In honour of World Book Day, here’s a personal selection of 9 books that can help make you a better writer. And none of them have the word ‘content’ in the title…
1. Seeing things as they are by George Orwell
The best way to write well is to read great writers, and this collection of George Orwell’s best journalism is a good place to start. Orwell remains an inspiration for many writers for the unvarnished pithiness of his prose, his ability to get to the heart of a topic, and the warmth and generosity that shine through his deceptively plain style.
Orwell talked of good prose as a window – the writing does not draw attention to itself but rather gives transparently on to the thing itself. He made me realise that simple language is often the result of great intelligence.
2. Confessions of an advertising man by David Ogilvy
Still the most entertaining and useful account of the ad trade, from the man who virtually wrote the book on commercial creativity.
Such is the fame of his wisdom, you’ll find much of the material oddly familiar: ‘The more informative your advertising, the more persuasive it will be.’ ‘The consumer isn't a moron; she is your wife.’ And: ‘The best ideas come as jokes. Make your thinking as funny as possible.’ For a sampler, check out this wonderful description of his own writing and editing process
3. On Writing by Stephen King
A practical and personal account of the craft of writing by one of the world’s biggest-selling novelists. King interweaves nuggets of writerly wisdom with an account of his painful process of recovery following the car collision he endured in in 1999. Indeed, with this book he virtually writes himself back to health and sanity. My favourite quote: ‘Write with the door closed, rewrite with the door open’.
4. Style: Toward Clarity and Grace by Joseph M Williams
Perhaps the best book ever written in an attempt to answer the question: what’s the secret of good writing? Williams looks in particular at the art of writing about complex subjects in simple ways, going well beyond the clichés of business-writing manuals to deliver thorough, practical guidance on how to organise sentences and paragraphs to best effect, and how to inject greater logic and focus into everything you write. Not an easy read, but one that richly repays careful study.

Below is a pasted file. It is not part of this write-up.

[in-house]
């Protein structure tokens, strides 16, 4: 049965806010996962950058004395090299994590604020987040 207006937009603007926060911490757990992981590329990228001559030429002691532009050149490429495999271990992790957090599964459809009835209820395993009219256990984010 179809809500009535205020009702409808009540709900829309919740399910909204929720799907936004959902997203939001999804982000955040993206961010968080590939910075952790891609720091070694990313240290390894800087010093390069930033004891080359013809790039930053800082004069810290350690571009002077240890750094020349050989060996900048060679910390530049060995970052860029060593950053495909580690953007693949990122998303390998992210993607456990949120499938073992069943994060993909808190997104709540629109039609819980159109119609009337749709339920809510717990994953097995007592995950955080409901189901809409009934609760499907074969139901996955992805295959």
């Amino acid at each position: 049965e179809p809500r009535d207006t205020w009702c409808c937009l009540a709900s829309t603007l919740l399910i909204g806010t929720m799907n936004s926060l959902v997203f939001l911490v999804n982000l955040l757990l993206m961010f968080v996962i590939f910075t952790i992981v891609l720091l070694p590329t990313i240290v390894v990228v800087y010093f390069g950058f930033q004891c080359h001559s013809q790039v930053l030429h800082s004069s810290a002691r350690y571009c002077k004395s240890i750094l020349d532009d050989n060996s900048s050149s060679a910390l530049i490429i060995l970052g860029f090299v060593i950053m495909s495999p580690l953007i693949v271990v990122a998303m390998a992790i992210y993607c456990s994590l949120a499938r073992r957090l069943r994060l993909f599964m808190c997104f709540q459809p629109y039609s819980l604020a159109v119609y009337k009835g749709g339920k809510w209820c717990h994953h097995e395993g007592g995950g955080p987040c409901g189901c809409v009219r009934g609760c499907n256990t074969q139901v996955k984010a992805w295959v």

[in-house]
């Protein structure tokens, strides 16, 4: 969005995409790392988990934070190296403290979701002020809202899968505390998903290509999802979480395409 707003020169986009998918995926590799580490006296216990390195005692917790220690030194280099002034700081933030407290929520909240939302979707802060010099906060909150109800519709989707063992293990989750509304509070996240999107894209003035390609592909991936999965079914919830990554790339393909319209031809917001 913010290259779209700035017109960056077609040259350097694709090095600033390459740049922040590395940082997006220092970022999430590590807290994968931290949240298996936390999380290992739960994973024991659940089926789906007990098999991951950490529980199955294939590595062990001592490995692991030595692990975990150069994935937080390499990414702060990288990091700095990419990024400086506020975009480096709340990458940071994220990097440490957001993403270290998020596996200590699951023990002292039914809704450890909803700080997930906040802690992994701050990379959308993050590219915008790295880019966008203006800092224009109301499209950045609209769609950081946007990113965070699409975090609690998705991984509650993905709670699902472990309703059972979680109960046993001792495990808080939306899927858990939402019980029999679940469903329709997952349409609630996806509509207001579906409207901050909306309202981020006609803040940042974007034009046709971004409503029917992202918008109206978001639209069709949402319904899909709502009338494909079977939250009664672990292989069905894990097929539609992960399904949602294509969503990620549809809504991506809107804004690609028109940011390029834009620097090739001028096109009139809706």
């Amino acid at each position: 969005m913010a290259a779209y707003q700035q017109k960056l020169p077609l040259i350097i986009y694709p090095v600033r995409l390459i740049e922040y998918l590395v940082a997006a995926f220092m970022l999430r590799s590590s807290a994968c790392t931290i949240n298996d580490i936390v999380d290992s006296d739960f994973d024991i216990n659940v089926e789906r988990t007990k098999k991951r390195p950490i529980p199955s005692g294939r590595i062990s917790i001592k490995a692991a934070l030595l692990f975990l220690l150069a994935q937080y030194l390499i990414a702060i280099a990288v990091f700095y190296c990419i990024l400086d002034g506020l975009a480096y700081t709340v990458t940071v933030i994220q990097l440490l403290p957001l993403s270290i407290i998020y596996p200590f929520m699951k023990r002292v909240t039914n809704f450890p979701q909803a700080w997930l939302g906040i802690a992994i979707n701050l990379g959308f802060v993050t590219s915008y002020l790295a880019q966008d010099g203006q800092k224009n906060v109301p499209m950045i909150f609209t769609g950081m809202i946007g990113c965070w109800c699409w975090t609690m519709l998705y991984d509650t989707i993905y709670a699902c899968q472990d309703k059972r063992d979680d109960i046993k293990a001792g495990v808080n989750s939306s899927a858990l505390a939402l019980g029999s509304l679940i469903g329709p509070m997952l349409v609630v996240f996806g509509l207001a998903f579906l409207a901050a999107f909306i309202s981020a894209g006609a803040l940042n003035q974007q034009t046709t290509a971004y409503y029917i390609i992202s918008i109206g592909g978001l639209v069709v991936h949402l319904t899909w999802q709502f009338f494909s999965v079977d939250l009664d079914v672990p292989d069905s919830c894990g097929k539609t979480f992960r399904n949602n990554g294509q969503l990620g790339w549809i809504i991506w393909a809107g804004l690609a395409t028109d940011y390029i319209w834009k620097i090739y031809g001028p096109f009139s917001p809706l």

5. Grammar and style for examination candidates and others by Michael Dummett
Dummett, a former professor of logic and language at Oxford, wrote this delightfully waspish but laser-sharp little book because he was so fed up with the sloppy English of the undergraduate essays he had to mark.
He is always alive to the misplaced metaphor or the syntactic loose end, and his rigorous linguistic analyses are peppered with amusingly melancholy asides throughout. And he has some interesting advice on how reading Wodehouse can help you avoid writing clichés…
6. Bad thoughts by Jamie Whyte
Simple writing, as the Economist Style Guide reminds us, comes from clear thinking. So although this is a book about the latter, its application to the former will be readily understood. In this ‘guide to clear thinking’, philosopher Whyte takes to task journalists, politicians and other self-styled experts for their fallacious arguments, logical slips and idle thinking.
7. Into the Woods: How stories work and why we tell them by John Yorke
Storytelling has become a rather over-used buzzword of late in digital marketing, and it’s not uncommon to see otherwise perfectly sensible businesses struggling to apply recondite narratological theory or Jungian archetypes to the creation of what are basically glorified case studies.
This book, by the man responsible for more hours of British TV drama than anyone else, draws on every narrative theorist from Aristotle to Joseph Campbell to Aaron Sorkin to reveal the underlying fundamental structure that all stories share, from blockbusters to soaps to a simple fable. Wide-ranging and insightful, it’s frankly the only book you need on the subject.
Don’t forget, though, there are no shortcuts to good storytelling. Here’s how to get it right in your b2b content
8. Presentation Zen by Garr Reynolds
This is on the face of it a book about how to be a better PowerPoint designer. But it’s full of insights about information design and harnessing your creativity, presented in an artless visual style that compellingly practises what it preaches. And besides, we could all do with improving our slide decks…
Reynolds’ tips might also help you with your visual storytelling. What’s the point of an infographic, for instance, if it doesn’t tell a story of some sort? Here’s how to brief in a good infographic…
The one, the only, guide you need to English as it is really spoken. Frighteningly thorough and yet pleasingly accessible, this dictionary is a collection of learned essays on all the most debated points of usage – the rules you need to understand, and the ones you can safely ignore.
You’ll never worry about splitting an infinitive again, and you’ll come away with all the ammunition, chapter and verse, you need to send your inner pedant packing. (A good writer is a pedant about style and clarity, of course, just not about bogus language peeves.)